>>>> Private Houses In Roman Britain <<<<
November, 1999 Issue of the Nova Roma Eagle, Part One
This survey will look at the various excavations of dwelling-houses in Roman Britain, and will compare structure, use, internal fittings, and grounds to the dwelling-houses in the Mediterranean areas of Roman civilization. It will be seen that while the internal fittings and decorations remain standard from the Mediterranean culture, the structure and the use of the house will change to adapt in several ways to the variations of climate and temperature. The residential houses of this survey fall generally into two classes exactly parallel to the houses unearthed at Caerwent and Silchester, England. As the excavations at Silchester and Caerwent have proven, the private dwelling-houses in the Roman-British towns resembled the country houses in the rural districts of the province.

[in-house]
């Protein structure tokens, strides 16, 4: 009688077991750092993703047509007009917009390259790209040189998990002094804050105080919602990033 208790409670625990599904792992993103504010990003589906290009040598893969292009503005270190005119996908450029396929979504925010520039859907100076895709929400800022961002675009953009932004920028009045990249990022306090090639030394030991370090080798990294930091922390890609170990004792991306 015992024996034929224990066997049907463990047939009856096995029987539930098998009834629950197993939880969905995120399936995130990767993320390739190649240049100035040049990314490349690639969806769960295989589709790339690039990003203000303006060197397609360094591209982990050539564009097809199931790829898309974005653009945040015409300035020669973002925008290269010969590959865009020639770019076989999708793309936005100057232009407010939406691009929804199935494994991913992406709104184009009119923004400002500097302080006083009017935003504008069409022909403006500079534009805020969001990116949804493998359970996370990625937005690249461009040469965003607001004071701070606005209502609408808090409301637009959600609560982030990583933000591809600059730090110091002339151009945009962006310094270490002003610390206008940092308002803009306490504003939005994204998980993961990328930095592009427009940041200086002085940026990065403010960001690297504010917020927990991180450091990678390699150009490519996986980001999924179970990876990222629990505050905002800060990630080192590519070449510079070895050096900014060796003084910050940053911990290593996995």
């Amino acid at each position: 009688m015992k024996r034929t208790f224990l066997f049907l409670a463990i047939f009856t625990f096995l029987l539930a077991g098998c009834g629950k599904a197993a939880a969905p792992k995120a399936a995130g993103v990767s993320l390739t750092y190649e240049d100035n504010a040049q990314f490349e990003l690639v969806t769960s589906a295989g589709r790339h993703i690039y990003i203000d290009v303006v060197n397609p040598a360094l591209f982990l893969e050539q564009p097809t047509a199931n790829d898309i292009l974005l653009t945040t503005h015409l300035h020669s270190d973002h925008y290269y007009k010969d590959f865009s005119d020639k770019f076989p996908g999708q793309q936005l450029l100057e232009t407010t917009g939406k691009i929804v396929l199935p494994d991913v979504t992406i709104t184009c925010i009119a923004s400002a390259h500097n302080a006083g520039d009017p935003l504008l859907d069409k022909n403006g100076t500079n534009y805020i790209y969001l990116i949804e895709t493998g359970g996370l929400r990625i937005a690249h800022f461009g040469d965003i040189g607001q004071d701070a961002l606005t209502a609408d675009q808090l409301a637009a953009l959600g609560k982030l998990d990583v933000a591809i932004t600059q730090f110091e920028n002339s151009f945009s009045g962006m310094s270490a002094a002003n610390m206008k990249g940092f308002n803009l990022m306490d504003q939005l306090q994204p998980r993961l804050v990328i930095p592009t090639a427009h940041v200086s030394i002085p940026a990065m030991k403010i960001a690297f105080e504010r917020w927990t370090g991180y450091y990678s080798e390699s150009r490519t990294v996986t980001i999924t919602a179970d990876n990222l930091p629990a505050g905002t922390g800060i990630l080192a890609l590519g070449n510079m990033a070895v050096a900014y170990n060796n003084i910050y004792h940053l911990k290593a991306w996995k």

Two illustrations (Figs. #1 and 2), which though they may be ultimately derived from Mediterranean precedents, show that the housing types are not Italian. They are rather Celtic or European. Obviously houses of such irregular shape could not possibly have been fitted into continuous streets, nor was any attempt made to do so. The “insulae” of Silchester and Caerwent were not tenement blocks. They were rather, simple rectangular spaces, each of which might contain two, three, or even as many as four, separate dwelling-houses with ample garden, or other open, land around them, The above mentioned illustrations can be found at my blog:
just as soon as I get them redrawn. I will make the announcement when such is finished.
To be continued >>>>
-- F. Haverfield,”The Roman Occupation of Britain” (revised by George MacDonald), Oxford at the Clarendon Press, 1924.